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A Day at the Zoo


The tragedy that occurred at the Cincinnati Zoo and Botanical Gardens on May 28, 2016, highlights the dangers in such popular summer destinations. Enjoying the Memorial Day weekend, Michelle Gregg and a friend had taken several children, including her 4 year old son, to the Cincinnati Zoo. While looking at the gorillas, Gregg's son became very excited and reportedly told his mother that he wanted to "go in and see the monkeys." Gregg repeatedly told her son no, and began putting the other children in the strollers in preparation to go. According to an eyewitness, that is when Gregg first heard the splash and screams, and realized that her son was in the enclosure with the 450 pound Silverback gorilla named Harambe. What followed was recorded by the eyewitness, and the video shows Harambe at times appearing to be protective of the child--standing him up and even adjusting his clothing--and at other times violently dragging the child by his foot through the water and over the concrete in the enclosure. The Dangerous Animal Response Team arrived at the enclosure, killed Harambe,and rescued the boy, who survived the ordeal with a concussion and minor scrapes and cuts.


The video of the incident went viral, and so has the controversy surrounding the killing of Harambe, who belonged to an endangered species. Thane Maynard, Director of the Cincinnati Zoo, Jack Hanna, Director Emeritus of the Columbus Zoo and an expert in working with wildlife, as well as other experts in the field have defended the decision to kill Harambe by pointing out that the child was in imminent danger, and tranquilizing the huge Silverback could have taken up to 10 minutes before sedation set in, during which time Harambe could have thrashed around--and thrashed the boy around with him. Silverback gorillas are incredibly strong, and Harambe could have severely injured the little boy or killed him without even meaning to harm him, as evidenced by the boy suffering a concussion by simply being dragged through the water and hitting the concrete below. Animal rights activists and representatives of People for the Ethical Treatment of Animals, or PETA, acknowledge this, but have criticized the killing of Harambe, by asserting that both the boy's mother and the Cincinnati Zoo were negligent.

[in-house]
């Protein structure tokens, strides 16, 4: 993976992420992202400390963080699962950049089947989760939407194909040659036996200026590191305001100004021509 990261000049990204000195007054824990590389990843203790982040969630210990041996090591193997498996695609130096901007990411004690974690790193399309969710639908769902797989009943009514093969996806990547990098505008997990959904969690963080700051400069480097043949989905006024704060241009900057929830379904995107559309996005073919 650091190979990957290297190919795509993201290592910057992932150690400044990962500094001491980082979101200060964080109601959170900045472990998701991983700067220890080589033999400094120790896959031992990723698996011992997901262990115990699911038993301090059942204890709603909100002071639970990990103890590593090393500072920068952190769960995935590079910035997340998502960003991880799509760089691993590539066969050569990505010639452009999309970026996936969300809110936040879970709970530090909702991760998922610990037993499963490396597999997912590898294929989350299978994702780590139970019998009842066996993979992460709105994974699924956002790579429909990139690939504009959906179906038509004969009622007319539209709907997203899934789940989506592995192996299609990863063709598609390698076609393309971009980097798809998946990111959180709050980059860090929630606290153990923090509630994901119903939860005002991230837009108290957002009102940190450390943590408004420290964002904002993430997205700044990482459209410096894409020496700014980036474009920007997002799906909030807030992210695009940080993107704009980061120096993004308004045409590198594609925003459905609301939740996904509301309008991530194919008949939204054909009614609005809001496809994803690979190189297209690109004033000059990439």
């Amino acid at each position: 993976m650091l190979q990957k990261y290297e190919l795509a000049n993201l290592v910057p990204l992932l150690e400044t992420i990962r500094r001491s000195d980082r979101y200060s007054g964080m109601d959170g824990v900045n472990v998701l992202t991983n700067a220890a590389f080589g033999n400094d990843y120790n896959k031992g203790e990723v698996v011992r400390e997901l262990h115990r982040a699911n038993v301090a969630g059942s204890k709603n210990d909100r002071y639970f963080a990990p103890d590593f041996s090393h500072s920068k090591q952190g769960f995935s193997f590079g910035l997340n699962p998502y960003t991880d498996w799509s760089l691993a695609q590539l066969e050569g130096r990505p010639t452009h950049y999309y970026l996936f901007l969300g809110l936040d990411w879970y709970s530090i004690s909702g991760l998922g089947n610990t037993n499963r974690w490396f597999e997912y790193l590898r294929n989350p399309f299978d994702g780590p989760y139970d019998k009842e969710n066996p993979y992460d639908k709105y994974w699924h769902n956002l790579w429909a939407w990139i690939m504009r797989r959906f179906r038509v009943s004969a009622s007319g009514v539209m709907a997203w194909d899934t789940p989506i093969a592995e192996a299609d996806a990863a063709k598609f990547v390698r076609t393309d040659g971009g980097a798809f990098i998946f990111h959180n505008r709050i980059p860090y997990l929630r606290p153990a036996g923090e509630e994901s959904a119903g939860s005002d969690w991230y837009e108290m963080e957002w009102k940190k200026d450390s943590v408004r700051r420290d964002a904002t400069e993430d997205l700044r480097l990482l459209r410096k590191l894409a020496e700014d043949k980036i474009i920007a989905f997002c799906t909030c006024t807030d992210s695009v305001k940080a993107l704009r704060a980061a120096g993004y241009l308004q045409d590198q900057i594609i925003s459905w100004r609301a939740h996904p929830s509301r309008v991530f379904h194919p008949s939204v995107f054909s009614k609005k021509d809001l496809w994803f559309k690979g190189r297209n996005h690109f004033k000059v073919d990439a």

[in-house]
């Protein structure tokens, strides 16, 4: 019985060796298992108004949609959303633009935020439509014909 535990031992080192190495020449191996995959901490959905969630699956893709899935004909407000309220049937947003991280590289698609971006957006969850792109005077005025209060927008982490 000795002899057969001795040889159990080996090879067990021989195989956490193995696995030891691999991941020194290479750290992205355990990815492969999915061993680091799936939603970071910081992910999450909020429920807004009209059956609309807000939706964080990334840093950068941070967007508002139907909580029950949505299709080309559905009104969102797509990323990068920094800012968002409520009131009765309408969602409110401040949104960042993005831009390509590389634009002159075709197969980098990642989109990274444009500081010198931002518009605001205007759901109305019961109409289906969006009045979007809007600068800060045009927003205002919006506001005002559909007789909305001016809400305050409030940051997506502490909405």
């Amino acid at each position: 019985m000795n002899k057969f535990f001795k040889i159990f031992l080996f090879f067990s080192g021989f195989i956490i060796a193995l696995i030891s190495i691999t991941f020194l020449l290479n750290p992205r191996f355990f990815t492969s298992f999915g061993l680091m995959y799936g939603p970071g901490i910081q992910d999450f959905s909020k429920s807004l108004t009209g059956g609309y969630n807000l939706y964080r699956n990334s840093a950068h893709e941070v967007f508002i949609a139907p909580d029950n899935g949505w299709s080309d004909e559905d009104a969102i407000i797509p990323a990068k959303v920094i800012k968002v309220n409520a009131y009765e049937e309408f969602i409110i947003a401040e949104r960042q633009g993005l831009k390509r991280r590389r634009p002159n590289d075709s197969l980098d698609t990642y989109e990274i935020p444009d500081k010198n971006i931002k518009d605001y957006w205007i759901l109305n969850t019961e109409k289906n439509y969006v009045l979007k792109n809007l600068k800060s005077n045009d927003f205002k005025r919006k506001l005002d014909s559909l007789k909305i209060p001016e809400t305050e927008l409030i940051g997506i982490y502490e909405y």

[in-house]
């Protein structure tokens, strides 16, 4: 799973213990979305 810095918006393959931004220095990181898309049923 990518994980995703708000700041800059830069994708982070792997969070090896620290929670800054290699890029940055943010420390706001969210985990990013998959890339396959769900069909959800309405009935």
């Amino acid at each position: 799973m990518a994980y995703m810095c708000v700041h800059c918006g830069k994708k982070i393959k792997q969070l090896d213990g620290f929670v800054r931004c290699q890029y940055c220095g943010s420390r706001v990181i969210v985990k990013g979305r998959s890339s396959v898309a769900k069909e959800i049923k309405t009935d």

It did not take long for fingers to start pointing in all directions. An online petition on titled "Justice for Harambe" garnered 500,000 signatures in just a few days. The petition protests the death of the endangered gorilla and asks the Cincinnati Zoo, Child Protective Services and the Cincinnati Police Department to hold the parents of the boy responsible. The Cincinnati Police have conducted an investigation, with which the parents cooperated, and the findings have been turned over to the office of the Prosecuting Attorney for a decision about whether charges will be brought. That decision should be announced the week of June 6, 2016.

Although it is tempting to say that the boy's mother should have been supervising the boy more closely, the reality is that it can take only seconds for an agile and determined child--as this boy seems to have been--to slip away and get into trouble. Did the mother's momentary lapse of supervision constitute child endangerment? Only the decision by the Prosecutor about whether to press charges will answer that question conclusively. However, given the facts known so far, liability for criminal child endangerment seems a high burden to meet.

Fingers have also pointed at the Cincinnati Zoo. An official complaint was filed with the U.S. Department of Agriculture, the proper oversight authority, alleging inadequate safety barriers between people and animals. The Cincinnati Zoo has maintained that it meets all USDA requirements for fencing and enclosures, and passed its most recent inspections. But do the regulations provide a safe environment for the many children that visit zoos and are tempted to do just what this little boy did? Another words, is compliance with the regulations protective enough? The incident in Cincinnati would suggest not.

Although meeting federal standards for enclosures may protect zoos from criminal liability, such compliance does not necessarily preclude civil liability. If breaching an enclosure was foreseeable, a zoo may be negligent for not providing a secondary barrier or other reinforcement against access. The desirability of natural environments and close proximity to animals at zoos should not outweigh the safety of children, who will inevitably wander off--even for just a few seconds--and get into places they should not.


If you or someone you know has been injured while visiting a zoo or park, contact Dave Thomas at The Thomas Law Firm for a free evaluation of your legal rights.

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